Wedding Industry Analysis and Opinion
In the wake of yesterday’s stunning announcement by Conde Nast, closing down both Elegant Bride and Modern Bride magazines, I thought it wise to step back and analyze the prospects of wedding industry print media and how the local wedding business is affected.
Yesterday’s news was as much (or perhaps more) a consolidation, than a simple pair of closures. Conde Nast explained its intent to increase the publication frequency of Brides Magazine. That decision will absorb some of the content that otherwise would have appeared in Elegant Bride and Modern Bride.
Rack Space vs. Redundancy
Part of marketing cereal, soda, magazines or any retail product in a grocery store is roadblocking competition by offering multiple choices from one company. However, for Conde Nast, having three separate wedding publications seem to have reached the point of diminishing return. Its move to consolidate doesn’t necessarily represent a sudden, massive realignment in the weddings industry. Rather, a logical, reasonable move for greater efficiency.
It is fact that virtually all wedding publications also have websites. Many local publications also produce bridal shows. Those that don’t produce shows often are sponsors of bridal shows.
Small Business Relevancy
Is this news about national publications important to the local business? Not so much.
Small business owners are notorious for being easily distracted and failure to have a cohesive marketing plan.
What is the purpose of wedding publications for the advertiser?
Despite the fact that it is a web-centric world, to be sure, brides still read wedding publications, in all shapes and sizes. Free publications, fee-based and subscription publications; local, regional, and national publications. As such, the primary purpose of advertising in print is to drive traffic to one’s website.
Small business often misconstrue the failure of their print ads, blaming it on the publication, specifically, or more generally, on the demise of print. Nonense!
Most Wedding Print Ads Stink
My criticism of wedding print ads comes from reading many publications, in many markets. The ads are often pretty, but they still are ineffective. In my view, I set the stink-factor for local print ads at 75% or more.
Some of the major reasons for poor ROI on print ads are:
- Failure to use a compelling headline (the name of your business is not a headline).
- Cluttering an ad with too much information – The purpose of the ad is to make the phone ring or drive people to a website. One doesn’t have to (and shouldn’t) attempt to include any feature or benefit within an ad.
- Using cheesy illustrations or second rate photographs rather than professional images.
- Using images of the business owner rather than the happy bride in the wrong situations (there are exceptions, here).
- Failure to update/improve one’s ad on a regular basis.
- Failure to track the inbound source of leads, thoroughly (or at all).
The list is actually much longer; however, I think the point is clear. Any wedding publication is a messenger. It is responsible for delivering your ad to brides, in the context of wedding editorial (articles and pointers), packaged in a pleasing, easy-to-read package.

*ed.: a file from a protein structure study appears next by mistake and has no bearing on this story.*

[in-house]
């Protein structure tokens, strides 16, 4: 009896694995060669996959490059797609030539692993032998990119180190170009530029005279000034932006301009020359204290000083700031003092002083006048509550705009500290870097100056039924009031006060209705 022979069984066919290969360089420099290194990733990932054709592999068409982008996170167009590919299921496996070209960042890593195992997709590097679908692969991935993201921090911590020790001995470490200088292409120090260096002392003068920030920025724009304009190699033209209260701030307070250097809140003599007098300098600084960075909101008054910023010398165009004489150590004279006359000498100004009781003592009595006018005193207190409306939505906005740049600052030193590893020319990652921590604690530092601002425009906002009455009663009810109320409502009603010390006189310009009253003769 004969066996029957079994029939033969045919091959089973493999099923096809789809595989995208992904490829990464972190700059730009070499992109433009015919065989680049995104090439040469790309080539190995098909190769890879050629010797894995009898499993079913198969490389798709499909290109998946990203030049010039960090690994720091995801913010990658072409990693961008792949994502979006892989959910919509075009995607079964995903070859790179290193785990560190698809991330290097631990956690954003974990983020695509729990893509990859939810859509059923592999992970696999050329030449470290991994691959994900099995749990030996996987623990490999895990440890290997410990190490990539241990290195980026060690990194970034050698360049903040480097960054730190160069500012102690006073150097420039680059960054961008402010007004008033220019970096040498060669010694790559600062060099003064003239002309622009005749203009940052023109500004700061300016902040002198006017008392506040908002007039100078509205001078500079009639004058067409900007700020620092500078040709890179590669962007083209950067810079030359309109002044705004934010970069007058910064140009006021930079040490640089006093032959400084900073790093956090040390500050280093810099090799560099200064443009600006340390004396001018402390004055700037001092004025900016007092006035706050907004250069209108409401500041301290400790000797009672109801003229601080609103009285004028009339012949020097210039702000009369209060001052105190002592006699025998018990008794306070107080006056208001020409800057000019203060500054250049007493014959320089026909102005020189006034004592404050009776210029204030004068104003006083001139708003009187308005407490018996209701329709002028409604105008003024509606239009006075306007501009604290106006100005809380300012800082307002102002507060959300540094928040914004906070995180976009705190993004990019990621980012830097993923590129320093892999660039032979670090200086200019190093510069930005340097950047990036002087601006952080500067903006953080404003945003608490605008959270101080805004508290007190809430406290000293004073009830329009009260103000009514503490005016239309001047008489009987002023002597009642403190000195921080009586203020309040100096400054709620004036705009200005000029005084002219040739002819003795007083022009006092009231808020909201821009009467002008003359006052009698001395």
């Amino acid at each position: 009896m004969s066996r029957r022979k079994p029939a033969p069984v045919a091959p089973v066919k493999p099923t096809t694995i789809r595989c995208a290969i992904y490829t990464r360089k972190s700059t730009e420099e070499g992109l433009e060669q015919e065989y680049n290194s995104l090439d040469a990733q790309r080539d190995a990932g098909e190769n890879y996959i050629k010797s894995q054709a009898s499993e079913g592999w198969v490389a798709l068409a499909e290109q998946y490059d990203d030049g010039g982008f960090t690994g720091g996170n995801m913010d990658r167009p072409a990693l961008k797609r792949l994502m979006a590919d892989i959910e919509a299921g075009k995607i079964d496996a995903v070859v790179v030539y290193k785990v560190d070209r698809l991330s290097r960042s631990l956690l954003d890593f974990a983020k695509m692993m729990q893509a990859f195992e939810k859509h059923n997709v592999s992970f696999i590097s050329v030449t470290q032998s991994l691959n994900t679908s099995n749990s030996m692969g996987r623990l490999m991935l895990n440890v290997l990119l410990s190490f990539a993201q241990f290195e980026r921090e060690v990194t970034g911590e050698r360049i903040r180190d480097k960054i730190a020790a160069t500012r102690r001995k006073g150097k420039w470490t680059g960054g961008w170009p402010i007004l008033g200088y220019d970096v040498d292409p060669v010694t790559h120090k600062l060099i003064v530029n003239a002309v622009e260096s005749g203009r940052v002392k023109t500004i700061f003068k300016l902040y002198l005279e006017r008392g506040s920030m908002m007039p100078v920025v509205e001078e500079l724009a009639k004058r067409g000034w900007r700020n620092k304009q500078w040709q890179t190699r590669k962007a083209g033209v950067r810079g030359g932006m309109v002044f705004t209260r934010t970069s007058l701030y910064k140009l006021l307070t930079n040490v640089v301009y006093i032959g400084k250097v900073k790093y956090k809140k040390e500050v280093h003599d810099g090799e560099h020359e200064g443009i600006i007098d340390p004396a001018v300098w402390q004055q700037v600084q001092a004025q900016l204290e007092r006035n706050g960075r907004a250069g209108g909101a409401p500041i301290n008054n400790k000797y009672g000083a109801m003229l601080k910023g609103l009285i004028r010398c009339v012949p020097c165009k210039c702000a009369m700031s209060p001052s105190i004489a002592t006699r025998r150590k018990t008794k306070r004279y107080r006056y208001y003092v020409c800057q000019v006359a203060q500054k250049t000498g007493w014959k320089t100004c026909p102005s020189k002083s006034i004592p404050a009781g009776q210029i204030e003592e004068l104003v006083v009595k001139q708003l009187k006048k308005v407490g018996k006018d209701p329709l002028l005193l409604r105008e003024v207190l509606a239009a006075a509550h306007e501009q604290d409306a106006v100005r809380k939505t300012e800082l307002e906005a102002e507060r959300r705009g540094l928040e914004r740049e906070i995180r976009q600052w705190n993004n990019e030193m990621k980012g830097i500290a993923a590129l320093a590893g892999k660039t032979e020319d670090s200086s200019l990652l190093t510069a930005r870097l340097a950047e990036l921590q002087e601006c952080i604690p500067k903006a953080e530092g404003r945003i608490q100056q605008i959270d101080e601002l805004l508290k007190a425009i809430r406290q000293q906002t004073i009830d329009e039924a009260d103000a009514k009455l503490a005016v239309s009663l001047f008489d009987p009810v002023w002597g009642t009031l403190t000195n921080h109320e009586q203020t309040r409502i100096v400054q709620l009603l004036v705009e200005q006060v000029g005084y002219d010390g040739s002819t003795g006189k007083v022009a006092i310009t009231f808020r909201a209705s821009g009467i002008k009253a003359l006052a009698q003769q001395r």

Do not confuse the effectiveness of a second-rate ad and poor lead tracking with the strength or weakness of a specific publication or the decline and fall of the entire wedding print segment.
Here’s your assignment
Without asking you to have a written marketing plan, today (I’ll do that closer to year-end), I urge you to do one thing. Hire a professional copywriter… to refashion your print ads and update your website copy, from top to bottom.
Often, a publisher will accept the task of producing your ad. They often do a fine job of creating excellent finished artwork for a lousy ad because you supply them poor copywriting and concept.
Typically, websites are populated copy that was originally conceived for brochures. That may have been fine, ten years ago. Not today. Surfing brides scan copy. Crisp sentences, paragraph breaks and bullet points are key. The purpose of the website, as it relates to prospect, is to stimulate a phone call or an online inquiry.
The unlimited capacity of websites can seduce one into overstocking it with extraneous content. It becomes like a cluttered closet. Websites can be so overstuffed that the viewer can’t find the important content among the outdated junk.
Seeing The Future
Publishers cannot be solely in print media. To have a present and a future, they must deliver content and advertising in multiple media. Get Married Media is probably the best example of a growing, multi-media company, targeting the wedding industry. They are about enter Season Three of their Television show, they have a national website, with local advertising opportunities, and they are launching their new magazine, this month.
Get Married’s use of Microsoft Tag Technology, beginning with their Premier Issue (October 2009), offer brides the opportunity to transition from the print page to a website/video. This connection between print and web make their magazine stand out by innovation. This technology will spread quickly; however, right now, Get Married Magazine is the first to apply Microsoft Tags in the wedding category.
Focus on improving your ad, not on the market dynamics, locally or nationally. Business categories tend to expand and contract through natural market conditions. Two publications in your market may be fine. Three may be too many.
Newcomers make big promises. Let other advertisers take those risks. Give the edge to established, ethical, trust worthy publishers (bridal show producers, websites, etc.,) and work on improving your ad content.
THAT is my recommended assignment.
The Wedding Marketing Blog